Last night I had the pleasure of attending an author talk at the Darwin City Library - it was Osamah Sami, author of "A Good Muslim Boy". I was keen to hear it because a part of my heart belongs in the Middle East. The land of my childhood. The Muslim kids of my childhood … Continue reading Thoughts…inspired by A Good Muslim Boy
A lovely insight into what it was like to grow up in Darwin – thanks to Maisie Austin who features as a guest poster for our Lord Mayor this week.
Maisie, Austin OAM has been awarded The Order of Australia Medal, the Australian Sports Medal and inducted into the Northern Territory Sports Hall of Fame. I am honoured she has agreed to be my guest posters this week and shares her memories of Darwin and the uniqueness of what makes this place she calls home so very special.
Darwin is my home. It is unique, full of different nationalities, traditions, and cultures, where you can wear the same clothes all year round, with perhaps a cardigan or tracksuit pants on two or three days during the Dry Season.
The changes to Darwin have been many since my childhood days, from sharing a Sidney Williams hut with our extended family to now living in a 3-level house with sea views.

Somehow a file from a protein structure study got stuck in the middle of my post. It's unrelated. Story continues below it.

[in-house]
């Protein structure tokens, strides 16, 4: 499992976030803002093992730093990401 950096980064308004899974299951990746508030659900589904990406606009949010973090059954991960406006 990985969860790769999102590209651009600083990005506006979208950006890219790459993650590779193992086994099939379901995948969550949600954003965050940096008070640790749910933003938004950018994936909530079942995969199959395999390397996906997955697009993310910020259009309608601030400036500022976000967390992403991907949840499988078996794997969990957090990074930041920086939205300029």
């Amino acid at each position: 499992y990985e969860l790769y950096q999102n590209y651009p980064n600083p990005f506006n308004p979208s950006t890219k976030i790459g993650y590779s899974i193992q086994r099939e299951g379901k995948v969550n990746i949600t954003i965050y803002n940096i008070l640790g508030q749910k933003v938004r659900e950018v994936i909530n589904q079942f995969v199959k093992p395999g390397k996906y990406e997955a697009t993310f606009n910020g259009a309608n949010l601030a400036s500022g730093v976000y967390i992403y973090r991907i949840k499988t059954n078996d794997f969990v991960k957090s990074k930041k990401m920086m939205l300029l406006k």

I lived at Parap Camp (now known as Stuart Park) since 1949 when my family returned to Darwin after having…
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Diary date for 2018 – looks like a great event!
It’s been a while since I came back to Australia and officially put my travel blogging on hold. However once in a while, I get to enjoy some pretty neat things in my home country, and with my recent move from the Northern Territory to Queensland, I’m getting to enjoy lots of new things.
SO I thought it might be cool to reignite The Wandering Writer once in a while, starting now.
The Joust of Things
This past weekend on Sunday the 9th of July, I had the amazing experience of visiting the Abbey Medieval Festival. I’ve always wanted the chance to go and see a medieval festival and it was such a treat to be able to go with two of my cousins.
I’m especially grateful to Hans Electrical Service here on Bribe Island who, as sponsors of the event, kindly gave me a free ticket.
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Have you noticed that good manners seem to be going (or have already gone) out the window? Call me old fashioned but manners cost nothing. Simple little courtesies like saying thank you, asking pemission, standing up to offer your seat to someone who is more in need. These are all little things that take hardly … Continue reading Manners
Derek was my cousin. To be precise, he was the eldest of the Van Buerle cousins. Both of us were born in Malaysia, and I guess Derek has been around my life forever. We were not the type of cousins that saw each other often. My Dad worked for the United Nations so we lived … Continue reading Vale Derek Van Buerle
Indeed speed does kill, and too often the lives lost are the innocent and the young. Slow down and take your time – we only have one life and better to arrive late than not to arrive at all. Michelle